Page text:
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Posts tagged with “Sheets”

Bed Sheet Thread Count Testing

Thread counts are an important characteristic of top of the bed fabrics, both for consumers and technologists.

As commonly used in the United States the thread count, or “T number,” of a top of the bed (bed sheet) fabric is the sum of the ends (lengthwise yarns) per inch plus the picks (widthwise yarns) per inch contained in the fabric.

The most common woven fabric construction for top of the bed fabrics is the plain weave.  Light and scanning electron images of a lightweight 100% plain weave cotton sheeting fabric are shown below:

 

Light Microscopy of 100% Cotton Sheeting Fabric

 

Scanning Electron Microscopy of 100% Cotton Sheeting Fabric

 

Graphically, this is represented as:

 

Plain Weave

 

Another common woven structure for top of the bed products is the satin weave:

 

Satin Weave

 

Fabrics made of 100% cotton can always have their thread counts determined unambiguously using current definitions, as can intimate blends of cotton and polyester staple (polyester fibers cut up to a length similar to cotton). Top of the bed fabrics containing continuous filament yarns can be trickier to deal with, partially due to unclear definitions of how to count continuous filament yarns in top of the bed products, and partially because of the nature of continuous filament yarns.

The following shows the back of a top of the bed woven satin made with 100% cotton yarns. This fabric uses “10 pick insertion.”  10 individual picks are inserted into the shed (the temporary separation between the upper and lower warp yarns through which the filling is woven) of the loom before the harnesses of the loom alternate and a new shed is formed.

Several years ago ASTM updated the standard terminology for how plied yarns used in bed sheets are counted:

“ASTM D7023 06 (Reapproved 2012) Standard Terminology Relating to Home Furnishings:

thread count, n—in woven textiles as used in sheets and bedding, the sum of the number of warp yarns (ends) and filling yarns (picks) per unit distance as counted while the fabric is held under zero tension and is free of folds and wrinkles, individual warp and filling yarns are counted as single units regardless of whether comprised of single or plied components.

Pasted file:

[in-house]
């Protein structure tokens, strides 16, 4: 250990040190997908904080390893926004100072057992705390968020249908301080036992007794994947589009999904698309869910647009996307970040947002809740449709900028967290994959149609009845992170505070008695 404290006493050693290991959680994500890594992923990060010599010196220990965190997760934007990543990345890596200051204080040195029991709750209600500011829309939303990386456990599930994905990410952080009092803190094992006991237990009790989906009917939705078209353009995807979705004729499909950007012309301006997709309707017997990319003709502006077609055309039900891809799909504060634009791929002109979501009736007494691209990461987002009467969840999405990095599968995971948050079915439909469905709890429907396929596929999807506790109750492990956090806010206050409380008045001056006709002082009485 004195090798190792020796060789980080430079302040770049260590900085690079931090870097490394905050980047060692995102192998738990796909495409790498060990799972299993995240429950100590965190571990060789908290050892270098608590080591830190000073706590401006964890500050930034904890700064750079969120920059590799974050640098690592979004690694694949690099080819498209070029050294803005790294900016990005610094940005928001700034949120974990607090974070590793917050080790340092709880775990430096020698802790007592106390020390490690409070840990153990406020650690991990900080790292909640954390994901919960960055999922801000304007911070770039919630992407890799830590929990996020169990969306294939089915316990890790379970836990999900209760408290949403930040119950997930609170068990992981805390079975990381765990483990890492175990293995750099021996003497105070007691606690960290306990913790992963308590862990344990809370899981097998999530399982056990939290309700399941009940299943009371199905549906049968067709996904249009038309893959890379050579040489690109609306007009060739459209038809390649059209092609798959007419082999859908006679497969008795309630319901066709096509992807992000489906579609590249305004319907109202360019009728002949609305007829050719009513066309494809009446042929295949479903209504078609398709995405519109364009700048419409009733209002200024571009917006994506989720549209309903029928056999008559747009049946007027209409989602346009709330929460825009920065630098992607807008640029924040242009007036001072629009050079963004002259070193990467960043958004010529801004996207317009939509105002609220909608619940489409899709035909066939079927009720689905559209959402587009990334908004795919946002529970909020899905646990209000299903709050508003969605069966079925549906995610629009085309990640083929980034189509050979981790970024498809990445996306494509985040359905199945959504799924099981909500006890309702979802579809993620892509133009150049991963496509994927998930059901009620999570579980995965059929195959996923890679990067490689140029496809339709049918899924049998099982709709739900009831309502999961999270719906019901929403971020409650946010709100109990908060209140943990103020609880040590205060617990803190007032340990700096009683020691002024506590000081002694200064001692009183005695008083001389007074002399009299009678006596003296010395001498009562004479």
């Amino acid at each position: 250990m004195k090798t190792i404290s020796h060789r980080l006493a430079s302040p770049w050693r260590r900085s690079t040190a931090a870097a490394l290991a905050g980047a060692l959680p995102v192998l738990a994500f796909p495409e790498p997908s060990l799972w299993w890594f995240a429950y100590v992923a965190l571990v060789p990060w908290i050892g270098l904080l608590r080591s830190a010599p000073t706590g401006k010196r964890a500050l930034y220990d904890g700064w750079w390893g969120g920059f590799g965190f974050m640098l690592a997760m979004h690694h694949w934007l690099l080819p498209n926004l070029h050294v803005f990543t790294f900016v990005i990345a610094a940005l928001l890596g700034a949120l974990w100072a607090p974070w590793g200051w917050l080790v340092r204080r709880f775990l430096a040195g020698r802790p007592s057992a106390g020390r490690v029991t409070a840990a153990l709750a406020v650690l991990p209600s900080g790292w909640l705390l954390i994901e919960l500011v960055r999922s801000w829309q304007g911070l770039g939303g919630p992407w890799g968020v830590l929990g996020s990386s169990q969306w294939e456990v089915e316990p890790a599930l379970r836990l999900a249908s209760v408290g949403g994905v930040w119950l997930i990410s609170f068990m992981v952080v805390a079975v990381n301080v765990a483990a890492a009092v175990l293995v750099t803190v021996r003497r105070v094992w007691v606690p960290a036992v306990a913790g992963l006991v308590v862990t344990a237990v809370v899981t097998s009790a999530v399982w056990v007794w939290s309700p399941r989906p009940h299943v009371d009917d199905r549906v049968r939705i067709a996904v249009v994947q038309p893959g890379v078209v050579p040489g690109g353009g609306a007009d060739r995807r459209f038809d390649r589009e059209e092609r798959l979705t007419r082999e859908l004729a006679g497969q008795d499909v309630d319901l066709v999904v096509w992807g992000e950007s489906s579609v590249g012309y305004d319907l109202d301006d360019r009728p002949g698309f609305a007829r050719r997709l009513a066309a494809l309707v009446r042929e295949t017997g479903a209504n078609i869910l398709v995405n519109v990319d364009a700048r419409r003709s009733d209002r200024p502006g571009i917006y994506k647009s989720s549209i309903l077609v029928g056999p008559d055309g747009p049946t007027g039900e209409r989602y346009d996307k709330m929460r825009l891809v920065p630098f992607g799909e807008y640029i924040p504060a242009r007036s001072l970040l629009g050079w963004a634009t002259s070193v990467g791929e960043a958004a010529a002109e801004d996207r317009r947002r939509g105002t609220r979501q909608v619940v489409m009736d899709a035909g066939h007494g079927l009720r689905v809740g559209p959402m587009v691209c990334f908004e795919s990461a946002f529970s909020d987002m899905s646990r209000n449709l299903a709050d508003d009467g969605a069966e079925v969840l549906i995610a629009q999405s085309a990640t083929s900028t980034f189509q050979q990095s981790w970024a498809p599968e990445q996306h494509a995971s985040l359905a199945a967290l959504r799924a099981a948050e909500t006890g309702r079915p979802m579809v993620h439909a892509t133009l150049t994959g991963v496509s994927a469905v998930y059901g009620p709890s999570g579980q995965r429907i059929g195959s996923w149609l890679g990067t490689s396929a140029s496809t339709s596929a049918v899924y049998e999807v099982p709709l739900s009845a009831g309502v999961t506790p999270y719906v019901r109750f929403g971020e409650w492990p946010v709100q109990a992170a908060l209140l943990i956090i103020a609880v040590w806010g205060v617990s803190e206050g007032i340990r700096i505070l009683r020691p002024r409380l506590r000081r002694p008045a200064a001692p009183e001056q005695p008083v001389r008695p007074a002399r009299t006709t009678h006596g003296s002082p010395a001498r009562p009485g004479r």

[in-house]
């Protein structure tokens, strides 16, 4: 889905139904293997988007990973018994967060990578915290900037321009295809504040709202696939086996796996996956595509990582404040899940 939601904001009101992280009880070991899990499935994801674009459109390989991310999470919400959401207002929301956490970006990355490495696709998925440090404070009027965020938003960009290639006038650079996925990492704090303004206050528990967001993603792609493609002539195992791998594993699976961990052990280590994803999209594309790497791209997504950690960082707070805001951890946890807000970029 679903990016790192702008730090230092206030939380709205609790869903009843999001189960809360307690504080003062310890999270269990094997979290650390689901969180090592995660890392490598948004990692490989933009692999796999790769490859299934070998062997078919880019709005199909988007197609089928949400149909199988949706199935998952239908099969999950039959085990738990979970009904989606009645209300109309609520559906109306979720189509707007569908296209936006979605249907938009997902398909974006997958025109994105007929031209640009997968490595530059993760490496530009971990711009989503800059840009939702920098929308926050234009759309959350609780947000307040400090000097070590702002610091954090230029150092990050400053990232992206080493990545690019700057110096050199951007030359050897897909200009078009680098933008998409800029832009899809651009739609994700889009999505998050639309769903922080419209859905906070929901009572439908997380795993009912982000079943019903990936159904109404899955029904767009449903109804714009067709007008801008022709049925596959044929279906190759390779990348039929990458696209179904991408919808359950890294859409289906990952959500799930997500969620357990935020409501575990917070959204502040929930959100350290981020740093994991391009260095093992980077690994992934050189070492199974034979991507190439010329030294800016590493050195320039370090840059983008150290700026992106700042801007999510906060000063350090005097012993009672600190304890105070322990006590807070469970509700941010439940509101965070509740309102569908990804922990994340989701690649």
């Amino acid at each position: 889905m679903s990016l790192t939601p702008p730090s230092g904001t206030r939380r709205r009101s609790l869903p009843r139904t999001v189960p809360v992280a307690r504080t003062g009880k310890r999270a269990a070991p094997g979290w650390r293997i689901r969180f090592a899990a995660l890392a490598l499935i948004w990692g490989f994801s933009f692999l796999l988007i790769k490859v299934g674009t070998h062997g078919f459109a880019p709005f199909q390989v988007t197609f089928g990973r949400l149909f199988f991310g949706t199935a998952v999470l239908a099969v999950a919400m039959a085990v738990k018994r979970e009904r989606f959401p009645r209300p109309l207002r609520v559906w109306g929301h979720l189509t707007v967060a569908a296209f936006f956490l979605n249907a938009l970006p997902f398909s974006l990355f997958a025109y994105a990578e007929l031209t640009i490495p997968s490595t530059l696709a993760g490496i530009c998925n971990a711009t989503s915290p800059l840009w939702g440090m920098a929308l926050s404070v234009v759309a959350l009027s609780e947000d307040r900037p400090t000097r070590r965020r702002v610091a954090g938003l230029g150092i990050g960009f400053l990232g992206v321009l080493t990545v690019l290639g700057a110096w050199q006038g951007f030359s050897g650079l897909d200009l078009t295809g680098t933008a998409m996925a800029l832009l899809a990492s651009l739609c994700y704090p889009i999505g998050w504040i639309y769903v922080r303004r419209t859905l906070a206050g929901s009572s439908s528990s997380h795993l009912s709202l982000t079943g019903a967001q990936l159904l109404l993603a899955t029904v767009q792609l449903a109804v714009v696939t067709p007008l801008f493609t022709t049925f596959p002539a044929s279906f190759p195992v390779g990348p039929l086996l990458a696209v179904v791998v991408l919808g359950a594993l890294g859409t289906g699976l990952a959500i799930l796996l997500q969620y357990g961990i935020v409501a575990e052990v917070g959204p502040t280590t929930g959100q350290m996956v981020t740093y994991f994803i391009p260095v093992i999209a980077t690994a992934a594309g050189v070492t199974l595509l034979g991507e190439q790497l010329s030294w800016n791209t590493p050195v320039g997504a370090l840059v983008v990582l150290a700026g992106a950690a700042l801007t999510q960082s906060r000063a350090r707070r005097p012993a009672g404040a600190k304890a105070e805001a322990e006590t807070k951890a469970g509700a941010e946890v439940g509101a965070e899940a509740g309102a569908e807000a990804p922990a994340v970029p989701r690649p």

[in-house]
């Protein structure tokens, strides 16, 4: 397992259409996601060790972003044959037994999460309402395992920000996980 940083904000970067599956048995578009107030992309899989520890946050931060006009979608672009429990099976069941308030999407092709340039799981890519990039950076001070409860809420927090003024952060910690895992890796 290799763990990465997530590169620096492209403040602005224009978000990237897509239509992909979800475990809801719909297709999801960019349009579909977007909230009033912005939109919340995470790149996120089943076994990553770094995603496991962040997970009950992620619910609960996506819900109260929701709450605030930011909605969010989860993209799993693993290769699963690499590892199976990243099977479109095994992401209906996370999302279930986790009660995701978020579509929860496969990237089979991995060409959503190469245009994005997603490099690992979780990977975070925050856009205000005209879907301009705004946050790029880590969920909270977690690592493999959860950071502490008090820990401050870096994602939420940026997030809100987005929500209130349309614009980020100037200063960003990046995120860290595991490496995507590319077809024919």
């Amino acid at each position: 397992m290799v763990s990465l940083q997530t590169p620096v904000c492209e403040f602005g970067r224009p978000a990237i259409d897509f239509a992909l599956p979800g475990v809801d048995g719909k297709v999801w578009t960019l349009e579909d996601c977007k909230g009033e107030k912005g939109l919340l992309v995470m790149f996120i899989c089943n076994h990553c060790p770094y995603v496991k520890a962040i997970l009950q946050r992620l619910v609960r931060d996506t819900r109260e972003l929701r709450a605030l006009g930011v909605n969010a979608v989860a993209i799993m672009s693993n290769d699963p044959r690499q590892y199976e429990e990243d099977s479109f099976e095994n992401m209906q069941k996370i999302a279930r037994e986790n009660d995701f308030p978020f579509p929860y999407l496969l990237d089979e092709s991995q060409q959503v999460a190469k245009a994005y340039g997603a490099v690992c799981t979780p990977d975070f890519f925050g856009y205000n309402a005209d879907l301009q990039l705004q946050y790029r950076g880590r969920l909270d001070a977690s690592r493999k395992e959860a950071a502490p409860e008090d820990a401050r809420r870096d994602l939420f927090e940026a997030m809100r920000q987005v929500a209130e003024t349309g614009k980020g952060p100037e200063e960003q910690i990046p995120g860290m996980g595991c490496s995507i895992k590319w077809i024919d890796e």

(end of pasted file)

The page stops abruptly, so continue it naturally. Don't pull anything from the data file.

DISCUSSION—The thread count of sheets and bedding articles is frequently displayed on the outside packaging of such items, or utilized in advertising literature. The specific construction of the warp and filling yarns used to construct the fabric in such items may also be displayed. Examples:

“300 Thread count, 2 ply yarn.” A representation of “600 thread count” for this same product would be likely to mislead consumers about the quality of the product purchased.

“Finely woven 380 2 ply fabric.” The representation of “finely woven 760 threads per square inch” is considered to be misleading to the consumer.

The following shows the back of a top of the bed satin fabric made with a 100% polyester filament filling and 100% cotton warp.”

With filament filling yarns the presence of distinct separable yarns comprising a multiple pick insertion fabric can be hard to determine.

To find out more about bed sheets, Take A Video Tour Of An Indian Top Of The Bed Factory or contact us directly.

Vartest is an ISO 17025 Accredited Laboratory in Manhattan providing fast turnaround and technical drill down testing for all aspects of fiber, yarn, fabric and end product testing.